Because of cases such as these, we collect year-by-year statistics on the Chinese government’s abuses and publish our findings in our Annual Reports, which can be found at chinaaid.org. While we have seen consistent increases in persecution across the years, there has been a particularly alarming uptick in government suppression since Chinese President Xi Jinping took power in 2013, with the number of persecution cases tripling since then.

Considering these factors, the year ahead is expected to be brutal for the religious citizens residing in China. Officials are using the new Religious Affairs Regulations to enforce Sinicization and unjustly harass and arrest innocent citizens. Additionally, the Vatican is poised to mend a decades-old rift between itself and the Chinese Communist Party and assist in appointing bishops for state-run Catholic churches. This paves the way for the Vatican-loyal unregistered bishops to be replaced by those approved by the Communist Party and possibly gives the Chinese government the backing it needs to suppress unofficial churches further.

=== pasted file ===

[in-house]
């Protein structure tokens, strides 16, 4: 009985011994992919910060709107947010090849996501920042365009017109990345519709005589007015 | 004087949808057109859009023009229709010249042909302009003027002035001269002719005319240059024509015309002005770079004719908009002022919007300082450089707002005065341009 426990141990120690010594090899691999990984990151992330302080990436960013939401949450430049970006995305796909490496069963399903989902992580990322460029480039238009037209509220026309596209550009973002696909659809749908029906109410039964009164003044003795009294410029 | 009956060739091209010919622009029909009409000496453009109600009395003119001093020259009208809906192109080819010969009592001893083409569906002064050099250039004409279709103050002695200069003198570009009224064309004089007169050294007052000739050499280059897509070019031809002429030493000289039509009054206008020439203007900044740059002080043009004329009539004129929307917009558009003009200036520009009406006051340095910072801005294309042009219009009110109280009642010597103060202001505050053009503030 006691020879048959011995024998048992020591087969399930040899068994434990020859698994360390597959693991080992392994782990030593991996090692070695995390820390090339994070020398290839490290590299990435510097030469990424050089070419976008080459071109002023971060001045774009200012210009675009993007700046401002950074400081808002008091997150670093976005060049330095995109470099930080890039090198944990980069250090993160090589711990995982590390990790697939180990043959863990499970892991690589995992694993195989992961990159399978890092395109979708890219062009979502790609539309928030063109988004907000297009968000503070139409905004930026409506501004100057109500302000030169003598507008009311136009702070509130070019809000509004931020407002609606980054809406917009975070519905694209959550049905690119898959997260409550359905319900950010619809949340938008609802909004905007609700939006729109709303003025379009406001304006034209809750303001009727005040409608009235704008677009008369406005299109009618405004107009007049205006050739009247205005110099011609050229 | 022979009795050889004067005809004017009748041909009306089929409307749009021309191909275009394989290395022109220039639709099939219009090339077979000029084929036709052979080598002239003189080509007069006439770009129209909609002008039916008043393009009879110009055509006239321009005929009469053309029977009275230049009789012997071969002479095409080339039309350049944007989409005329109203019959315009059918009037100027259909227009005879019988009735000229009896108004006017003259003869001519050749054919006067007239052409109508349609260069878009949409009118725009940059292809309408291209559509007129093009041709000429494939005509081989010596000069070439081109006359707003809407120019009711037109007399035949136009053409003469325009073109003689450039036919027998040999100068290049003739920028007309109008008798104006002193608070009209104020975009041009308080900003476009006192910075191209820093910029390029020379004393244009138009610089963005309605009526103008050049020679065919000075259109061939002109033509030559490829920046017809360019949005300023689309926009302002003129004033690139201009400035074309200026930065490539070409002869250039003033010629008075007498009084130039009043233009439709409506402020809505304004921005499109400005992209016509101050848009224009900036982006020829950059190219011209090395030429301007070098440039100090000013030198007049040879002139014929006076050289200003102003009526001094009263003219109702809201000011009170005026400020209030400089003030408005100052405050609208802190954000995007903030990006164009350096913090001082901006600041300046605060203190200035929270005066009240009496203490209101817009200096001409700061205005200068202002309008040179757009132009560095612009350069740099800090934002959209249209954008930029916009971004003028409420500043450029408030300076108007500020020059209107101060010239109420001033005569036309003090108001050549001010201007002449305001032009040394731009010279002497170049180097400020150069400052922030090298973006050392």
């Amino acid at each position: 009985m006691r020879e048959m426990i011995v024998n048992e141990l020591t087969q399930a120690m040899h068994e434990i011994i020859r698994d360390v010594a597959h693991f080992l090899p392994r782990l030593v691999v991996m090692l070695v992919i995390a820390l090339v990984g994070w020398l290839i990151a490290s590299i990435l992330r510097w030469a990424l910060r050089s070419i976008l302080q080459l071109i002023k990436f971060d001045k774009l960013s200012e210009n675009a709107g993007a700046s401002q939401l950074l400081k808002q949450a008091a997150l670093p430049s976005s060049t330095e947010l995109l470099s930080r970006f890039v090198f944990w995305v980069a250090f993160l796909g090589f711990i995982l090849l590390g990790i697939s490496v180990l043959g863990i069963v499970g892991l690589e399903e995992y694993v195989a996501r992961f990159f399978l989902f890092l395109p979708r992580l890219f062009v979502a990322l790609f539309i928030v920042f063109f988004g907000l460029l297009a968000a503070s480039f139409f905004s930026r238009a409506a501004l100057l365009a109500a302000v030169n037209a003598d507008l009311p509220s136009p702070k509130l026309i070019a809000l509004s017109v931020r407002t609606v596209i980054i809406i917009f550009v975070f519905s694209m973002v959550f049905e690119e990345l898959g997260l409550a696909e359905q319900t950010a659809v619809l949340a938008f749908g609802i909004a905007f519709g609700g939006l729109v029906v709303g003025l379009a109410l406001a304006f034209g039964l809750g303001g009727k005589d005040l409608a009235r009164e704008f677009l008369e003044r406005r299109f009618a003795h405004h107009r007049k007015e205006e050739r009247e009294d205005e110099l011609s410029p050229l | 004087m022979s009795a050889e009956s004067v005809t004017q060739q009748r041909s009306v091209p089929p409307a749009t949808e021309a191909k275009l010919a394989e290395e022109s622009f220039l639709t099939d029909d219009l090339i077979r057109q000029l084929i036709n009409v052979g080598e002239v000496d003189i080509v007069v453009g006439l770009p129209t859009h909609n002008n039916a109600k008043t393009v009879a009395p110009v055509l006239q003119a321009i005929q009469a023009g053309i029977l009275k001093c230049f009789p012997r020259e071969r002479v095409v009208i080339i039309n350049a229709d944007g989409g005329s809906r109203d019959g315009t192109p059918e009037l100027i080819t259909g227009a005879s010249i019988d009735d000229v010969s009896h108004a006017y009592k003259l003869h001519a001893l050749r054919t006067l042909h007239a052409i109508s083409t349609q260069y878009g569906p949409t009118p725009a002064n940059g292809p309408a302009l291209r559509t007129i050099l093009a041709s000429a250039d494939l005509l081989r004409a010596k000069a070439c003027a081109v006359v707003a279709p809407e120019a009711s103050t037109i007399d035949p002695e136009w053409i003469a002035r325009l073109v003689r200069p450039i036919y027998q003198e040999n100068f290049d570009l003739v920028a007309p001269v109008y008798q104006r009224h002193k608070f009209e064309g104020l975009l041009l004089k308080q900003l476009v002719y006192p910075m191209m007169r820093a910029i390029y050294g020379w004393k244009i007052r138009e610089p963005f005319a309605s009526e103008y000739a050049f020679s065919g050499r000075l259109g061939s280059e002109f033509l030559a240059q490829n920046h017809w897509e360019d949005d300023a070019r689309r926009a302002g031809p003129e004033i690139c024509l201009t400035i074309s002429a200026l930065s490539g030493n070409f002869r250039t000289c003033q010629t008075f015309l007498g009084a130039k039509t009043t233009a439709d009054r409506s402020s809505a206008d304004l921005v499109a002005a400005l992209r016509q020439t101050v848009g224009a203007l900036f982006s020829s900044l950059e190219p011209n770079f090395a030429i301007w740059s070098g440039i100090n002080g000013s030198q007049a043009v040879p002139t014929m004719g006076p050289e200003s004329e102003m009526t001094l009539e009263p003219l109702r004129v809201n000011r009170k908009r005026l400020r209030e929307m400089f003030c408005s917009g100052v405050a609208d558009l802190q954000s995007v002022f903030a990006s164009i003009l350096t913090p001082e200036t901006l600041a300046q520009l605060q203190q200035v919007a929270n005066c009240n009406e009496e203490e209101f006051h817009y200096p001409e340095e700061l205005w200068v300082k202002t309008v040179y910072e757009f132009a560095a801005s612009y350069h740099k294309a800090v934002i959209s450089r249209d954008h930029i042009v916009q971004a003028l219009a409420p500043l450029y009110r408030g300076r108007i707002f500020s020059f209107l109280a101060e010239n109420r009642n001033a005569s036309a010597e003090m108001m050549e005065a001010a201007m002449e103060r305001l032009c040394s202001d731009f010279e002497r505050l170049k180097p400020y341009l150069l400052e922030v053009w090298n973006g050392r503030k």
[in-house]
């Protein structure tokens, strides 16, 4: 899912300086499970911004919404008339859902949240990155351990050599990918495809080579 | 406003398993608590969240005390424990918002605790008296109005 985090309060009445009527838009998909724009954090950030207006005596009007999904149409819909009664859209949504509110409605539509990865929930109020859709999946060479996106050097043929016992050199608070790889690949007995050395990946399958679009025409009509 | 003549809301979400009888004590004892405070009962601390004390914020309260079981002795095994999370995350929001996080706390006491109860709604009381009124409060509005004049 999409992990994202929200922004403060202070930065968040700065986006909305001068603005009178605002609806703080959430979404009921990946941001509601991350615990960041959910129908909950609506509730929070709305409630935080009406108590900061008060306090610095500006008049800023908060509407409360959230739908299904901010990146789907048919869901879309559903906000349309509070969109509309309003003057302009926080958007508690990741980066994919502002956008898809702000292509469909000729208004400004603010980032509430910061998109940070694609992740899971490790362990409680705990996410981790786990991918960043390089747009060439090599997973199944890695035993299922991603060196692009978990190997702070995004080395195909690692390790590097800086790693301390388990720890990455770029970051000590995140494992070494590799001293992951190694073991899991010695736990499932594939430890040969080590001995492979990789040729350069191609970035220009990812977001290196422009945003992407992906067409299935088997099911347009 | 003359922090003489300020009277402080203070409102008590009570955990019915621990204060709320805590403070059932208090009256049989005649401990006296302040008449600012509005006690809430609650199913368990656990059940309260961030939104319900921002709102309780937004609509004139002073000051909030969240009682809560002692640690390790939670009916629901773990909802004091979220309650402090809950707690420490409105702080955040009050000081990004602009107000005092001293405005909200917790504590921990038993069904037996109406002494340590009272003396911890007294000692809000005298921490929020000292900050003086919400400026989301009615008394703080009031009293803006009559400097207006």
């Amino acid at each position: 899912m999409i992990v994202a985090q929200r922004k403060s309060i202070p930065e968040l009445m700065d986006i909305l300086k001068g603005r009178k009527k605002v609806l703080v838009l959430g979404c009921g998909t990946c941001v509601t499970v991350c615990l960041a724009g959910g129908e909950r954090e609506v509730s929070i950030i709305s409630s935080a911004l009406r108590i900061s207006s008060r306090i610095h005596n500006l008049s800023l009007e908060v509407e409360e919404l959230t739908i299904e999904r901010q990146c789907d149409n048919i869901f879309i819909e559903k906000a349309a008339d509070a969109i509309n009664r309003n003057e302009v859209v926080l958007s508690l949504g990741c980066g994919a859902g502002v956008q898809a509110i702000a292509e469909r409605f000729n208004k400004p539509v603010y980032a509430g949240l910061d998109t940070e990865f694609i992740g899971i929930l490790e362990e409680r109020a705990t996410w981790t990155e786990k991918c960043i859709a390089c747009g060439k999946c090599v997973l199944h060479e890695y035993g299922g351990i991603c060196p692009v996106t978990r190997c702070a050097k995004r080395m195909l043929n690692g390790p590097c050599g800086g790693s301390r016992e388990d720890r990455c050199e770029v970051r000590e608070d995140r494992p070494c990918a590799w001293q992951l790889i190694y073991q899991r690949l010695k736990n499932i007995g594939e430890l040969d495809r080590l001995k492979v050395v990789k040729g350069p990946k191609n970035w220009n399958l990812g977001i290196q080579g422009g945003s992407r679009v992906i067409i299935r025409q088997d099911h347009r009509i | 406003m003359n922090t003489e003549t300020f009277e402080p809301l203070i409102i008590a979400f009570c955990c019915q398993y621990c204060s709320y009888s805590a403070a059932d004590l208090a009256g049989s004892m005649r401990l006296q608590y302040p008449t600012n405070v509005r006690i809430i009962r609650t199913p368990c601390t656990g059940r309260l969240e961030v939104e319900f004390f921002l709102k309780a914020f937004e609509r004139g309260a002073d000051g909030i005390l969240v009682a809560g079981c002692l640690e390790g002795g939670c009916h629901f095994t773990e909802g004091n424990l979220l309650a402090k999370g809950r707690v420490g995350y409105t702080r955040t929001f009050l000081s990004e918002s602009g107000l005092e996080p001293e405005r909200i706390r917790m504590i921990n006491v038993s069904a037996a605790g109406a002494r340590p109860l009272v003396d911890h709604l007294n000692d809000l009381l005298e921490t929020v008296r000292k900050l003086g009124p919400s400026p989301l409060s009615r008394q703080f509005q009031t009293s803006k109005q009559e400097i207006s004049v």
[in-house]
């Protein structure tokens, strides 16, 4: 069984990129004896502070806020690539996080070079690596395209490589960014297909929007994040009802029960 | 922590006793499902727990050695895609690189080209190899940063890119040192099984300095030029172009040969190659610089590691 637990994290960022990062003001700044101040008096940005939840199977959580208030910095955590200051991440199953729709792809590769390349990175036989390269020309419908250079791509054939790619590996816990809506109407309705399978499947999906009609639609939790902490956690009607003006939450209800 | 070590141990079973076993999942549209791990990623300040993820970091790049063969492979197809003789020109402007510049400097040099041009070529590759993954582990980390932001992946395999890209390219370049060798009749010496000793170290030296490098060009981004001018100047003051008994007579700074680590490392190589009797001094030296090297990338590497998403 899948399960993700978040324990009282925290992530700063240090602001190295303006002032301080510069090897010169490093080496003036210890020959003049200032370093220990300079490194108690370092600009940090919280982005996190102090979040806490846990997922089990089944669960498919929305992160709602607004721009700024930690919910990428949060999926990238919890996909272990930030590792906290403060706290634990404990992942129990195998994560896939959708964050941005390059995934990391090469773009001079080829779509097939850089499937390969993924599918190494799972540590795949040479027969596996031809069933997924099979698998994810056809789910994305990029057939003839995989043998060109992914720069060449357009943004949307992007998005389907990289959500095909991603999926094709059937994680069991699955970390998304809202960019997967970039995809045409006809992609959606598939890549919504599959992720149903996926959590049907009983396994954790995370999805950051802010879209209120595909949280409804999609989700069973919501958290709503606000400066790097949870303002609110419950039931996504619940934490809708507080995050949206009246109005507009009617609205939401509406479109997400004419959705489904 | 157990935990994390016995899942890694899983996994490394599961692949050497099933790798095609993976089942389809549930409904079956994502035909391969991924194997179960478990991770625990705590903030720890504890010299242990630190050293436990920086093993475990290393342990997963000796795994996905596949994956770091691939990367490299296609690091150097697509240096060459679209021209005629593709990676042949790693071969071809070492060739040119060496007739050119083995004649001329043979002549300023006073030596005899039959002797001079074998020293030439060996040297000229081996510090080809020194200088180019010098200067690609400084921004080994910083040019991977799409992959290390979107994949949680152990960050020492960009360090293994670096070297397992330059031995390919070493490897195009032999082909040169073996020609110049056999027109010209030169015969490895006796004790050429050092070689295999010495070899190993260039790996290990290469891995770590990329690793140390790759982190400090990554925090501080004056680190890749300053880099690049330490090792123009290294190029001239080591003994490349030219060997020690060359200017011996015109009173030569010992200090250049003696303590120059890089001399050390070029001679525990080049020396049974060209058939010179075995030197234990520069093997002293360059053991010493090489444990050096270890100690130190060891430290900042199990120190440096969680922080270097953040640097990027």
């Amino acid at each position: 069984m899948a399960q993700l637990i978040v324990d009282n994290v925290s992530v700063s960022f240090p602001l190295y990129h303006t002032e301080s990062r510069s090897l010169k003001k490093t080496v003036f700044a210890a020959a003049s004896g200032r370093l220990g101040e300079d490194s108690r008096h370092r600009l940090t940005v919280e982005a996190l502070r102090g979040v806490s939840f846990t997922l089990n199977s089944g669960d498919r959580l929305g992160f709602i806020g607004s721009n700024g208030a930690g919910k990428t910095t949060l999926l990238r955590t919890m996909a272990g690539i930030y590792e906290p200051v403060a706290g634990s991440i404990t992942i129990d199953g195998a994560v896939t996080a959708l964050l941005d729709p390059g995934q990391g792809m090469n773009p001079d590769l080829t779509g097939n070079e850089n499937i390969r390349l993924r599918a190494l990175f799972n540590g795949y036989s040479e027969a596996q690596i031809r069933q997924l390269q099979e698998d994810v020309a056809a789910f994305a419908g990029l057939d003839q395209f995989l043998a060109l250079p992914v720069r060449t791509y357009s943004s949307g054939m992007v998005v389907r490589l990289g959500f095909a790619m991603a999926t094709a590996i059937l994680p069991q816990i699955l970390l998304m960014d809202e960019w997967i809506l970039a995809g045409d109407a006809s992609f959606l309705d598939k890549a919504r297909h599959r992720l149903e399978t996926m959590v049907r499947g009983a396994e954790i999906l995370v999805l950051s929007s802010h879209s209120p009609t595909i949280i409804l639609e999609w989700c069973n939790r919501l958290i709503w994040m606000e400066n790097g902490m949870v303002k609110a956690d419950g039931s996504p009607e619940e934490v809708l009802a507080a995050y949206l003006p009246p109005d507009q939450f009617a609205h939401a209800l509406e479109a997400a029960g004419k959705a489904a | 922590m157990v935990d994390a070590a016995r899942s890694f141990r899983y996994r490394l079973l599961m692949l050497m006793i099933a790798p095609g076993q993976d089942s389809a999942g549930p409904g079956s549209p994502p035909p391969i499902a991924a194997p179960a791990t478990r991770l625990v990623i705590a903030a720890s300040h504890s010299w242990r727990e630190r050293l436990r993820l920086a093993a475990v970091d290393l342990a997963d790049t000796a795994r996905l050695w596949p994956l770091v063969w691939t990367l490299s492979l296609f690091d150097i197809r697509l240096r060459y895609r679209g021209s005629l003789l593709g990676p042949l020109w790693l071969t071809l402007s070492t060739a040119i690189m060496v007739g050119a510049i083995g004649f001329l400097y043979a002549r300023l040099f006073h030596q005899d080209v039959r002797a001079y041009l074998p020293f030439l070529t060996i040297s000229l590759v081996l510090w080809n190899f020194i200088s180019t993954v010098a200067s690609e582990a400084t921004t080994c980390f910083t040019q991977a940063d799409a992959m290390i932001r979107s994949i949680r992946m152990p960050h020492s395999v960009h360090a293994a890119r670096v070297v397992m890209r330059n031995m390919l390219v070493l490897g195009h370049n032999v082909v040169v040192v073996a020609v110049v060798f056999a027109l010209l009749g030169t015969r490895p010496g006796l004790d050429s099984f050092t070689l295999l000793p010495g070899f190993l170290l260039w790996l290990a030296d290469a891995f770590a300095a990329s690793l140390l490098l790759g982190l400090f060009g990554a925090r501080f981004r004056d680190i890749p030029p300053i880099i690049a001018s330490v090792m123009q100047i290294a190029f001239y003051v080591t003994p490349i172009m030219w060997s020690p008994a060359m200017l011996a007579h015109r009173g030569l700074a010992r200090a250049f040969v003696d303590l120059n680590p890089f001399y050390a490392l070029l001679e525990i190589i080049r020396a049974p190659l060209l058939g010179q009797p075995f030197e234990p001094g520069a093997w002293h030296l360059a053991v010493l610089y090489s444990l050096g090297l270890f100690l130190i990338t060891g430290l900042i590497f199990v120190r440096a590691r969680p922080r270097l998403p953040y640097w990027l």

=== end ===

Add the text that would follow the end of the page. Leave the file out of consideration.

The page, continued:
In response, we will continue to raise our voices for those China tries to silence and expose the abuses happening, encourage the abused, and equip the targeted to effectively take a stand for their rights. We will also take their stories in front of prominent governing bodies such as the U.S. Congress and EU and UK Parliaments in order to urge policymakers to intervene on their behalf.

Above all, we know that by pushing back, we are clearing the way for people in China to experience the full extent of their freedoms and fighting against China’s impending relapse into a second Cultural Revolution. We do this in hope that one day, every person in the world will be free.